Custom speedometer in "Cubefx"'s smart fortwo...
So, I purchased my car off lease, my warranty runs out in 8,000 miles, and I've been bitten by the modding bug once again. While my other car parts arrive (ever seen a trailer hitch on a smart car? You will soon) I'm beginning to finish a mod almost two years in the making.
I've been working off and on on this project since late 2012, and now I've finally got around to implementing it into my car.
I've been designing custom speedometers for my car using GIMP (too cheap for PhotoShop) and have narrowed my favourites down to three.
So far, the current designs call for laser printing on paper, then attaching transparencies on the back so the LED lighting doesn't bleed through areas it isn't supposed to go.
This works all fine and dandy, but I'm not a fan of having to look at a paper speedometer. Then there's the issue of humidity and fading.
So, in a search for a better quality material, I've come up with a couple other ideas
1. Laminate the paper on top (this at least offers some protection and makes it look better). Matte laminate would look great, almost like a factory job.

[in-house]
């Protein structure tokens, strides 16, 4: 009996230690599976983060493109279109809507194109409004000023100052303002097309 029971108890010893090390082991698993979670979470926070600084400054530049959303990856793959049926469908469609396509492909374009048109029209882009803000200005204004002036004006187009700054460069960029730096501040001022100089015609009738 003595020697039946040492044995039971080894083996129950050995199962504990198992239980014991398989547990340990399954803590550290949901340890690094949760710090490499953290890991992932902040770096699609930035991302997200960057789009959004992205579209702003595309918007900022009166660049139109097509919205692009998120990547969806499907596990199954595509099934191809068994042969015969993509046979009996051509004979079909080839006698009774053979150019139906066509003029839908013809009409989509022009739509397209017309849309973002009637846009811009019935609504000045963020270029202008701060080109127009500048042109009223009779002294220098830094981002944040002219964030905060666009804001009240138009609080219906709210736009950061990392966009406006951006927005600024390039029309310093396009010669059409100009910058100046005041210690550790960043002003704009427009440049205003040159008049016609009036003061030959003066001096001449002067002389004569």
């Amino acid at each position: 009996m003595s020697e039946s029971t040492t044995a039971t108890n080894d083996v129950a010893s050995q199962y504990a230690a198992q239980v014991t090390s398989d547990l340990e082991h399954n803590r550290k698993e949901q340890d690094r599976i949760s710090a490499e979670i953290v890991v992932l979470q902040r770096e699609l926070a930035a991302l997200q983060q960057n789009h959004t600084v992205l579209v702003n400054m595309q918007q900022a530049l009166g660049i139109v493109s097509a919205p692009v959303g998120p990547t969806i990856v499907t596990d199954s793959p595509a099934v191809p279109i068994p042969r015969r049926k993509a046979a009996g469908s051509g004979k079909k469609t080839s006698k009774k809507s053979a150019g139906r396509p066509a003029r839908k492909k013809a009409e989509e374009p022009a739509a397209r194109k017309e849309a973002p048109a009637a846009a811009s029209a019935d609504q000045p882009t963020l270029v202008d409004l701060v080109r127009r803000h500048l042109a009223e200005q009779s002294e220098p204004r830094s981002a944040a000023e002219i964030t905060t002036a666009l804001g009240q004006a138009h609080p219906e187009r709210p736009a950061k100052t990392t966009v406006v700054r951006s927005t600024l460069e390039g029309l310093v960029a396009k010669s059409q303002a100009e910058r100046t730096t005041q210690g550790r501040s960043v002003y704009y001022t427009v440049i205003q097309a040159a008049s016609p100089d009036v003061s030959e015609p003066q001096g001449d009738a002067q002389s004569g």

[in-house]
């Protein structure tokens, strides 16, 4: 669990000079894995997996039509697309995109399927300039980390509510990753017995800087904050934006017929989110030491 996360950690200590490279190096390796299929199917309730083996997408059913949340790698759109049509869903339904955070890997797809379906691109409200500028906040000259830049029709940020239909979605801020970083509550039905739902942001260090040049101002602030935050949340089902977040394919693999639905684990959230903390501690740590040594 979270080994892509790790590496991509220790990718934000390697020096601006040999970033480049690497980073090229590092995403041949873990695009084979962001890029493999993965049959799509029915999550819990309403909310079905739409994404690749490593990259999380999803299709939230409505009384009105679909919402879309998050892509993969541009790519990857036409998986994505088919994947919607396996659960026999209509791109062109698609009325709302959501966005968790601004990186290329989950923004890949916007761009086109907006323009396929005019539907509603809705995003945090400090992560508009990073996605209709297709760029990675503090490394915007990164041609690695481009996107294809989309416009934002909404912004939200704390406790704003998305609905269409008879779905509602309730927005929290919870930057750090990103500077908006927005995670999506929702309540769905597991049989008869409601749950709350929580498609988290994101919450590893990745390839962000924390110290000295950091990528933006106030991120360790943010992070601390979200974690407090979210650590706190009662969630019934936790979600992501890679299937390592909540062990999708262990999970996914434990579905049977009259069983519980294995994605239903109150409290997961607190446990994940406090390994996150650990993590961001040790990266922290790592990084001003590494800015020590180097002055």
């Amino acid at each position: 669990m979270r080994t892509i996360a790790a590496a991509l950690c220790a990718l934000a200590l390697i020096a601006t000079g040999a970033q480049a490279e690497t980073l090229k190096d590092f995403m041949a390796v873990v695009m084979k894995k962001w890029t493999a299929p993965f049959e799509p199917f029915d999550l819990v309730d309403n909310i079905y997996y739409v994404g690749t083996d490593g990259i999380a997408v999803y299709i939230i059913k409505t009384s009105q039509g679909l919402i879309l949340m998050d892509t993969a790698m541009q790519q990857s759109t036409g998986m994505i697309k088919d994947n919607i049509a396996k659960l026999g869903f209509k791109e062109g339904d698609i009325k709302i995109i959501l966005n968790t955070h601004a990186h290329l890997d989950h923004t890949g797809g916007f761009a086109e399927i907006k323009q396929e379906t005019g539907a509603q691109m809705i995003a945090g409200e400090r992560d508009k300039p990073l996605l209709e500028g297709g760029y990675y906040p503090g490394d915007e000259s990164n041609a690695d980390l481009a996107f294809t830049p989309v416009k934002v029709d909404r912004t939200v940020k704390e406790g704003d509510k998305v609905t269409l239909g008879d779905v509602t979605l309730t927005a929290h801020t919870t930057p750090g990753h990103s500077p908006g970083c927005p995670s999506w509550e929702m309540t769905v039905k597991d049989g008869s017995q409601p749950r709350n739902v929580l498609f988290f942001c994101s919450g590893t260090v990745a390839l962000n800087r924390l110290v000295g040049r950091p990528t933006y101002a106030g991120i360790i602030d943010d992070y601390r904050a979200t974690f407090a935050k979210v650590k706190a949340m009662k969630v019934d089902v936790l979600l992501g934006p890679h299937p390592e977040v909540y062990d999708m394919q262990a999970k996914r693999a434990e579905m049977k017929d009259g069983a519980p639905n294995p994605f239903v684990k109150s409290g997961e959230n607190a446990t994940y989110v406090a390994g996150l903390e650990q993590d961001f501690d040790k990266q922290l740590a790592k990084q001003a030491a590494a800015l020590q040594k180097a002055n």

2. Colour transparencies - Okay, so I'm using a Fedex Office store to print my black transparencies (for the light control) and thought, why not print the actual speedometer face as a transparency too! That way, the transparency channels in the speedometer face will be transparent instead of the colour of the paper it's printed on.
3. And finally, I have the crazy idea of getting it screen printed on some sort of material.
As I'm not too knowledgeable about printing, my questions for you Oppoheads are about #2 and #3. I didn't get any usable results from Google, so why not try Oppo!!!
About #2: Is it possible for colour transparencies? Including white?
About #3: Is this even possible? If so, what would be the best material for the application at hand?
And for those wanting to design their own speedometer faces, all you need is a template of your speedometer and a photo editing program like GIMP or Photoshop, some steady hands, and the ability to easily access your instrument cluster. A general how-to could be found here (yes, I know it's for smarts, but it can be easily adapted for any car really).